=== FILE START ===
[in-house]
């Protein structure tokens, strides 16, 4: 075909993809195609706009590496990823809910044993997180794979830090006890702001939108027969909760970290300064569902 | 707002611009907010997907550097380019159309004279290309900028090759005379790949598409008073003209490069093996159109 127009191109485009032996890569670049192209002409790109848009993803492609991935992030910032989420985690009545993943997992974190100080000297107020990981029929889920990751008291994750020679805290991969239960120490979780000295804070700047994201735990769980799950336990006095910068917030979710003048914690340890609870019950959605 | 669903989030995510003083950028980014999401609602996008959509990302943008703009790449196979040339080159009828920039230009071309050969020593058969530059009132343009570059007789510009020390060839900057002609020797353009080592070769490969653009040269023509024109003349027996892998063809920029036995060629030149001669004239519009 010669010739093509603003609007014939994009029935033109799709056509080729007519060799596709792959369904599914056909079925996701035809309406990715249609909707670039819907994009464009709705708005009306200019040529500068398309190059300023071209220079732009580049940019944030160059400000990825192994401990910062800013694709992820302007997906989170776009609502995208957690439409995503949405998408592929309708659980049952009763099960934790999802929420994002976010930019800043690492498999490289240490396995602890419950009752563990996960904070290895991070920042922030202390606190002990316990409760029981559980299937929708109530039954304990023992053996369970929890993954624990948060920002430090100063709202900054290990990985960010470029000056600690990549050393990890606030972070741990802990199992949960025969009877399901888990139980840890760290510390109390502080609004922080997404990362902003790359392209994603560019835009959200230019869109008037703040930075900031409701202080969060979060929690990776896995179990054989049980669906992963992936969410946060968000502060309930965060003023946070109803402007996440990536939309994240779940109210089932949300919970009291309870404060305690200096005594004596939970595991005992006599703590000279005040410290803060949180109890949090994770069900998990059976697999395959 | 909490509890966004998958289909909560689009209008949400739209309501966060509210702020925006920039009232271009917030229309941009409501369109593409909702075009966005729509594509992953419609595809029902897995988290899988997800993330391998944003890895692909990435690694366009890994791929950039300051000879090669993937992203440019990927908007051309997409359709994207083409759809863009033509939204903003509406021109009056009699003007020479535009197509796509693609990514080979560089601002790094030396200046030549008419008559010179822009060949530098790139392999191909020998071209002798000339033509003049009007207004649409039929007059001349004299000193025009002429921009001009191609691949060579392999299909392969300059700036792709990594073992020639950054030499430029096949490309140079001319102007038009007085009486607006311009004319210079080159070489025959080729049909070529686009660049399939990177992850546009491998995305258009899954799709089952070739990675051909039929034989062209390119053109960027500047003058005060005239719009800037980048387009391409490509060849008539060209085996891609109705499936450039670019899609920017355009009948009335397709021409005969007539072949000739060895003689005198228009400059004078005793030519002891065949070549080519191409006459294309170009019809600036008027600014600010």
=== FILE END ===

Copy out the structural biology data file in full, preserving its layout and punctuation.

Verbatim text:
[in-house]
């Protein structure tokens, strides 16, 4: 075909993809195609706009590496990823809910044993997180794979830090006890702001939108027969909760970290300064569902 | 707002611009907010997907550097380019159309004279290309900028090759005379790949598409008073003209490069093996159109 127009191109485009032996890569670049192209002409790109848009993803492609991935992030910032989420985690009545993943997992974190100080000297107020990981029929889920990751008291994750020679805290991969239960120490979780000295804070700047994201735990769980799950336990006095910068917030979710003048914690340890609870019950959605 | 669903989030995510003083950028980014999401609602996008959509990302943008703009790449196979040339080159009828920039230009071309050969020593058969530059009132343009570059007789510009020390060839900057002609020797353009080592070769490969653009040269023509024109003349027996892998063809920029036995060629030149001669004239519009 010669010739093509603003609007014939994009029935033109799709056509080729007519060799596709792959369904599914056909079925996701035809309406990715249609909707670039819907994009464009709705708005009306200019040529500068398309190059300023071209220079732009580049940019944030160059400000990825192994401990910062800013694709992820302007997906989170776009609502995208957690439409995503949405998408592929309708659980049952009763099960934790999802929420994002976010930019800043690492498999490289240490396995602890419950009752563990996960904070290895991070920042922030202390606190002990316990409760029981559980299937929708109530039954304990023992053996369970929890993954624990948060920002430090100063709202900054290990990985960010470029000056600690990549050393990890606030972070741990802990199992949960025969009877399901888990139980840890760290510390109390502080609004922080997404990362902003790359392209994603560019835009959200230019869109008037703040930075900031409701202080969060979060929690990776896995179990054989049980669906992963992936969410946060968000502060309930965060003023946070109803402007996440990536939309994240779940109210089932949300919970009291309870404060305690200096005594004596939970595991005992006599703590000279005040410290803060949180109890949090994770069900998990059976697999395959 | 909490509890966004998958289909909560689009209008949400739209309501966060509210702020925006920039009232271009917030229309941009409501369109593409909702075009966005729509594509992953419609595809029902897995988290899988997800993330391998944003890895692909990435690694366009890994791929950039300051000879090669993937992203440019990927908007051309997409359709994207083409759809863009033509939204903003509406021109009056009699003007020479535009197509796509693609990514080979560089601002790094030396200046030549008419008559010179822009060949530098790139392999191909020998071209002798000339033509003049009007207004649409039929007059001349004299000193025009002429921009001009191609691949060579392999299909392969300059700036792709990594073992020639950054030499430029096949490309140079001319102007038009007085009486607006311009004319210079080159070489025959080729049909070529686009660049399939990177992850546009491998995305258009899954799709089952070739990675051909039929034989062209390119053109960027500047003058005060005239719009800037980048387009391409490509060849008539060209085996891609109705499936450039670019899609920017355009009948009335397709021409005969007539072949000739060895003689005198228009400059004078005793030519002891065949070549080519191409006459294309170009019809600036008027600014600010």